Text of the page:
Sampling

This survey is a census with a cross-sectional design.

Data are collected for all units of the target population, therefore no sampling is done.

Data sources

Data collection for this reference period: 2014-08-01 to 2015-07-31

Data are extracted from administrative files.

Collection method:
Micro-data are extracted electronically from administrative databases by means of a software interface and submitted to Statistics Canada in an electronic format. Prior to data collection commencing, these interfaces are extensively tested to ensure the required data standards are met. Computer-aided data collection techniques are not used other than local programming used to extract administrative data from information systems.

Capture method:
Data from court dockets are data captured into provincial and territorial automated operational systems. Data are then transferred into automated information system files within the jurisdiction.

Computer interfaces are developed that map survey concepts to the information system of each participating province or territory. Only the in-scope data are then electronically pulled off the system as microdata. These data files are forwarded to the Canadian Centre for Justice Statistics (CCJS) electronically according to a reporting schedule.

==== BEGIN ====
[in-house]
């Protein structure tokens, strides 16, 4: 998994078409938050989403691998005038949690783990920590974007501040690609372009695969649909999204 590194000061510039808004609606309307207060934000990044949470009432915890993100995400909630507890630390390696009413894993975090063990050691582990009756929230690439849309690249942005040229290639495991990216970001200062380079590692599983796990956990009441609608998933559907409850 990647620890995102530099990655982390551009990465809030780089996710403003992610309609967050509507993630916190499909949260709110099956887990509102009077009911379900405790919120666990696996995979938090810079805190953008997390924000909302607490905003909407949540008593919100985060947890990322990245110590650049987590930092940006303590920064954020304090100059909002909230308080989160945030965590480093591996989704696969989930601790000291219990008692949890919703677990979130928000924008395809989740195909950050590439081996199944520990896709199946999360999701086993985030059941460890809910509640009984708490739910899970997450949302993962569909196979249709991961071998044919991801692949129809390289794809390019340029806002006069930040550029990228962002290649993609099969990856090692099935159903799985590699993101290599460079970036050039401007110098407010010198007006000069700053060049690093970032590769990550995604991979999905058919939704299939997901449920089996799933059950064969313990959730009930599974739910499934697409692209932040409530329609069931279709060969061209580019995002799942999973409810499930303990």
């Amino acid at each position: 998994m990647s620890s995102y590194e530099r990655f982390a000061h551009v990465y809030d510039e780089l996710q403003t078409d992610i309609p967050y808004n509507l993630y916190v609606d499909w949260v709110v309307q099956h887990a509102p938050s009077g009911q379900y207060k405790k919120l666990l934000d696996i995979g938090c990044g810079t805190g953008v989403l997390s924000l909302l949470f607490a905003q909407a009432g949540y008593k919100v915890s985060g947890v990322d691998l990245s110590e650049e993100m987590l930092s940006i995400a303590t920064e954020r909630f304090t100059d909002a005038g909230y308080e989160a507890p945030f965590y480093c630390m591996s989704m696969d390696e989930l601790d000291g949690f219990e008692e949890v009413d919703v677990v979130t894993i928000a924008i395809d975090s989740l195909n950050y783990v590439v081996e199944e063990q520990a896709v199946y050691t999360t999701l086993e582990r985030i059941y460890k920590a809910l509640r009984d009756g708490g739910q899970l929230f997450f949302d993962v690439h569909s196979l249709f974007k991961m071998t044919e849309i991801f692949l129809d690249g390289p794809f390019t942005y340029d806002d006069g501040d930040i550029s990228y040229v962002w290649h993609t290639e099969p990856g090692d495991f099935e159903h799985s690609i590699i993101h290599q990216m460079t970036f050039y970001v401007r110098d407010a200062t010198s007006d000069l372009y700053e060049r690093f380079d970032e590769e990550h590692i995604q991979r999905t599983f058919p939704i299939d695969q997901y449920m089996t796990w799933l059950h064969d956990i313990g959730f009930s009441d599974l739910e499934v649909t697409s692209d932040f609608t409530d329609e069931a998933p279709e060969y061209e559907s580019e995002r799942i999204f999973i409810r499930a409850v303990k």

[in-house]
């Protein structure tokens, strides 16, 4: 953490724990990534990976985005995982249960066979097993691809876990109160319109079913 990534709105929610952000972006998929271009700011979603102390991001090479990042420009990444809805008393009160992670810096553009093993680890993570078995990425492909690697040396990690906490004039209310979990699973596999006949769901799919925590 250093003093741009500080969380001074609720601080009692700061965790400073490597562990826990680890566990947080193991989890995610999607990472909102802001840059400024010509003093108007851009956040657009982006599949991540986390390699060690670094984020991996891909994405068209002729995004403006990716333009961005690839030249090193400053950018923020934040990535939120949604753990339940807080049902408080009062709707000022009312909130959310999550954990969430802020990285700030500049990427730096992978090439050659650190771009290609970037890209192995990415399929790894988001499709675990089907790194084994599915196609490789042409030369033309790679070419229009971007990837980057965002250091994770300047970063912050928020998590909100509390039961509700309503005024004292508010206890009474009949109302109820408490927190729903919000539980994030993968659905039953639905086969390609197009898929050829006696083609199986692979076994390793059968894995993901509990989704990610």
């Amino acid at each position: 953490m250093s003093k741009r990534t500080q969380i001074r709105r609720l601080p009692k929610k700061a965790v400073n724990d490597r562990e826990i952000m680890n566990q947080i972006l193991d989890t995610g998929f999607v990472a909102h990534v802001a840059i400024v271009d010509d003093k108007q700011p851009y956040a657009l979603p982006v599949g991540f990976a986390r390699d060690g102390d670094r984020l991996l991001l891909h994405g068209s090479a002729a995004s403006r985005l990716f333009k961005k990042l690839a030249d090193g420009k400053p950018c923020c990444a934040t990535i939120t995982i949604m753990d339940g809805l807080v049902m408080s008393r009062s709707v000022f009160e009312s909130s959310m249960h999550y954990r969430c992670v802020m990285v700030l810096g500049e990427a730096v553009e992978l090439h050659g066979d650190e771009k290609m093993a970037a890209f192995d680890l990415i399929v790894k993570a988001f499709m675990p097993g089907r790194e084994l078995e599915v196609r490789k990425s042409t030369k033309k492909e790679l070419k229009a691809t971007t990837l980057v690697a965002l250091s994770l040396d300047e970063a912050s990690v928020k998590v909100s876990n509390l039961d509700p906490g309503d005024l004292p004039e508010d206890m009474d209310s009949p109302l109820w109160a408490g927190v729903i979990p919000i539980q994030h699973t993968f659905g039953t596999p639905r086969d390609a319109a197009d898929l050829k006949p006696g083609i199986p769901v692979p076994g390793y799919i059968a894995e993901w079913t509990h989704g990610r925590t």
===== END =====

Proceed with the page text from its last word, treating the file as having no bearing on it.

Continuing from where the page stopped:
Follow-up method:
Every year, a data quality report and a set of verification tables are sent to reporting jurisdictions for their review and verification prior to release. These reports also highlight problems, if any, that were observed during analysis of the data, and include an historical trend analysis of the main indicators, such as number of cases by type of decision.

Languages offered to potential respondents:
English and French

The Integrated Criminal Court Survey draws on information from the administrative databases in operation in the youth and adult criminal courts in the provinces and territories. The data have been obtained under section 13 of the Statistics Act.

The survey is currently administered as part of the National Justice Statistics Initiative (NJSI). Since 1981, the Federal, Provincial and Territorial Deputy Ministers responsible for the administration of justice in Canada, with the Chief Statistician, have been working together in an enterprise known as the National Justice Statistics Initiative. The mandate of the NJSI is to provide information to the justice community as well as the public on criminal and civil justice in Canada. Although this responsibility is shared among Federal, Provincial and Territorial departments, the lead responsibility for the development of Canada's statistical system remains with Statistics Canada.